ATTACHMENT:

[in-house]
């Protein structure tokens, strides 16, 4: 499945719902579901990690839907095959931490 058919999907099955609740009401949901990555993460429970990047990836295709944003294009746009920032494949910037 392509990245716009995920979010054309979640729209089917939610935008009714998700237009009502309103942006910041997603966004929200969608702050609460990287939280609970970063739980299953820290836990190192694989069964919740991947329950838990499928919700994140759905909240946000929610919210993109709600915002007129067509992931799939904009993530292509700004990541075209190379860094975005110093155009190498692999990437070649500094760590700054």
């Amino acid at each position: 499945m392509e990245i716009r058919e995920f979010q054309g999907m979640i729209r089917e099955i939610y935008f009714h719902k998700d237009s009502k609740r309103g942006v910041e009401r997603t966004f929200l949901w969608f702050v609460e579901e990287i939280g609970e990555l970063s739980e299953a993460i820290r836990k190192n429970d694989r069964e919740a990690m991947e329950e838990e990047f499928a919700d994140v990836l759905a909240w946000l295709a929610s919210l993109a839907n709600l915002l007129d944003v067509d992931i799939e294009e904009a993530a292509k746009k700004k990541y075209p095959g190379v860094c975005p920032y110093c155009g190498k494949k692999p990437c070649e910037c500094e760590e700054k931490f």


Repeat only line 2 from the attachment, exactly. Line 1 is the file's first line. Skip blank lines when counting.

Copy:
């Protein structure tokens, strides 16, 4: 499945719902579901990690839907095959931490 058919999907099955609740009401949901990555993460429970990047990836295709944003294009746009920032494949910037 392509990245716009995920979010054309979640729209089917939610935008009714998700237009009502309103942006910041997603966004929200969608702050609460990287939280609970970063739980299953820290836990190192694989069964919740991947329950838990499928919700994140759905909240946000929610919210993109709600915002007129067509992931799939904009993530292509700004990541075209190379860094975005110093155009190498692999990437070649500094760590700054």